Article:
The Art of Fear: Crucible of Terror

Women, money, and revenge are all expressed through art in Crucible of Terror (Ted Hooker, 1971). The Art of Fear explains…

Crucible of Terror is a weird mash up of characters tied together through art and antiquities (paintings, vintage clothes, ancient weaponry) who wind up dead as a result from their relationship to art…and the artist. Unlike our dear Walter in A Bucket of Blood, Victor Clare (played by Mike Raven)* is a true artist who can channel his emotions into paintings, sketches, and into one very mysterious sculpture. In the film’s very first scene we see Victor making this piece, forming a lifeless female body into a seductively lounging pose, covering her in a sealant, and then pouring liquid bronze all over her. Voila!

Conscious Money – most rich men have to sell their consciences by buying pictures or being patrons of the arts… – Michael Clare

The next time we see the sculpture it is on display at the opening of new art dealer John Davies’ gallery. Critically lauded, the work has been sold and the art-buying public is eager for more. Only trouble is that Victor’s drunkard son Michael stole the only sculpture he’s ever made. Desperate for money to pay back his ever-demanding patrons and for his business to survive (a constant in the art world), John implores Michael to take him to his father’s countryside studio to get more work. Unfortunately for everyone involved, this seemingly simple deal becomes a lot more complicated than anyone could have imagined.

From this point the rest of the plot is loose, only vaguely revealing the truth at the bitter end. Suficit to say, when John and Michael arrive at Victor’s home with their girlfriend and wife, respectively, a few things happen: 1) Victor gets lecherous 2) art deals are attempted 3) people start dying because a curse has arrive in the form of a kimono brought by Millie (John’s girlfriend). What fuses this crazy mix together is the art and the desire for money and muses it generates.

All great beauty, all great art demands this sacrifice. It is the ultimate price of immortality – Victor Clare


The cultural conflict between old/traditional and new/modern is cinematically expressed through art in Crucible of Terror. Modern abstract art is seen as strange by the older generation while classical figurative is praised. Central to this visual narrative, the film focuses on the body and, specifically, on women’s bodies. From the very start we see the explicit representation of a woman as an object and from there on women supply numerous roles here: the vengeful murdered witch, the old hag wife, the winging young wife, the manipulative benefactor, and the innocent young lady. Sex is used as a commodity to be exploited. This is obvious with Victor’s constant come-ons to the female visitors and his live-in model/muse as well as with John’s benefactress. When John asks her for money in order to buy more of Victor’s paintings, her agreement is contingent on him sleeping with her. Sex in is shown in exchange for inspiration and for money.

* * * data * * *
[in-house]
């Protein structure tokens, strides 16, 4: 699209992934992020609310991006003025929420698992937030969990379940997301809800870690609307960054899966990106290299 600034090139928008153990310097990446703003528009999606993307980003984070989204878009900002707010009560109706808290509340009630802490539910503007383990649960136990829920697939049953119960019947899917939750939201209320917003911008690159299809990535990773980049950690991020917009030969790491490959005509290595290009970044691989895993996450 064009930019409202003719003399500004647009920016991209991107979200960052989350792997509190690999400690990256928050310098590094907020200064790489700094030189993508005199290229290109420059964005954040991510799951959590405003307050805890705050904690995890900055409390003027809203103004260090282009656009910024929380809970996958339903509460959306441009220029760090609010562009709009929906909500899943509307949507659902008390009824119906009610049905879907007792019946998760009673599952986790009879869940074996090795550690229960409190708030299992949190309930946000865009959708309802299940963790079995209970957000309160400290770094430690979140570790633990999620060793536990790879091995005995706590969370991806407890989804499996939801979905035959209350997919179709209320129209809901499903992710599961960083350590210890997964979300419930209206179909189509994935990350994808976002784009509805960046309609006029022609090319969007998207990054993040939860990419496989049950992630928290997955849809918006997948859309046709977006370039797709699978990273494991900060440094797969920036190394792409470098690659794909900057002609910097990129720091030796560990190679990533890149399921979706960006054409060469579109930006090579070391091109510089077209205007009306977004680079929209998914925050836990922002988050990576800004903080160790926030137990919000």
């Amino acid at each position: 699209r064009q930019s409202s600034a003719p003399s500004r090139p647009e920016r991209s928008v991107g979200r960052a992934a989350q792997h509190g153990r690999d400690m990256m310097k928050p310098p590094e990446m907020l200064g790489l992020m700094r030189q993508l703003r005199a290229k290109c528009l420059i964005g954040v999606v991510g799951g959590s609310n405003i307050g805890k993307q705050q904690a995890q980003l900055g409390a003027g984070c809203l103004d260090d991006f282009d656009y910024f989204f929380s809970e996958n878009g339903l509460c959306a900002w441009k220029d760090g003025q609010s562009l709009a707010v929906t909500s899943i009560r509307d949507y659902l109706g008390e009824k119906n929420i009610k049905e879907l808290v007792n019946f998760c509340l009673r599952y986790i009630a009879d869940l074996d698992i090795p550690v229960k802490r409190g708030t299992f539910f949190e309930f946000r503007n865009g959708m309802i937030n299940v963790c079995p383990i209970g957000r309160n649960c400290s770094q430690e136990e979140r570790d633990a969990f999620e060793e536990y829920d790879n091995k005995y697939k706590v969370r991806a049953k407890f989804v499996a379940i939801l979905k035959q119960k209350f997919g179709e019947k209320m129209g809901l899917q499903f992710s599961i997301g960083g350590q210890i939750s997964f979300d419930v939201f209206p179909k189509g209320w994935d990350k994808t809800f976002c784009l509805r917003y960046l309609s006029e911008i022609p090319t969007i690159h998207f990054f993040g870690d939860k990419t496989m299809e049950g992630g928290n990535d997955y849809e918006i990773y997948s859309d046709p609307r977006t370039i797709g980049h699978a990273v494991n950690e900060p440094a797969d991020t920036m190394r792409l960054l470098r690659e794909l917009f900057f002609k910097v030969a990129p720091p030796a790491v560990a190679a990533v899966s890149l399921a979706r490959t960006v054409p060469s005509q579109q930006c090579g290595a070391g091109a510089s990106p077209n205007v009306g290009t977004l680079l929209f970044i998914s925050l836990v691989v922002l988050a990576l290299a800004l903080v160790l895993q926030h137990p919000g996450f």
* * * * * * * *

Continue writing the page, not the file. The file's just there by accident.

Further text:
Indeed all of the women in Crucible of Terror are viewed in sexual or non-sexual terms. Take for instance Victor’s wife Jane (whom he married for money), once an attractive sexual being she has been reduced to a childlike state. Still Victor continues to objectify her, ‘That mad old hag isn’t the thing I knew’.

Victor’s notions of sacrifice fulfill the cliché that artists must suffer for their art. Though in Crucible of Terror this notion is displaced onto others. Victor’s abusive stance towards his models is apparent but perhaps more telling is John’s insistence that Millie, despite her fear, be amenable while he’s out of town in order not to mess up his financial deal. The power of art rules supreme, either via the artistic integrity of Victor or via the financial dreams of John.

Never underestimate the power of revenge – Bill

Chi-san (a member of a religious sect) is the woman who wound up as Victor’s popular sculpture. Through some sort of witchery she successfully transmits her soul into Millie’s when she purchases a cursed kimono in a London market. With a single-minded purpose to carry out vicious murders on most everyone, including Victor, Chi-san seeks revenge for her death. This idea of soul transference, using an art object as the container of a soul and considering the notion of an evil soul, is similar to The Picture of Dorian Gray.

Victor cannot escape his desire to capture women, literally and in form, and he pays a heavy price for his indiscretions. Tellingly it is Chi-san who ultimately possesses Mille, not Victor. Woman as objects to be possessed, either as artworks or as wife/girlfriend/lover/muse, is at the core of Crucible of Terror. Ultimately we see this as an impossible reality, perhaps mimicking the rising feminist movement in the 1970s in an alternate view than the sublimation seen in The Stepford Wives. All the woman in Crucible of Terror, except for poor Millie, determine their own fate whether it’s taking her own life, leaving the drunk husband, or transcending death for revenge. This sense a woman’s ‘freedom’ is encapsulated around the concept of art objects whose purpose is to be made, sold, and…possessed.

*Mike Raven, who also produced Crucible of Terror, is the oddest combination of Christopher Lee and Boris Karloff.

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  1. Pingback: The Art of Fear: Bluebeard « The Girl Who Knew Too Much

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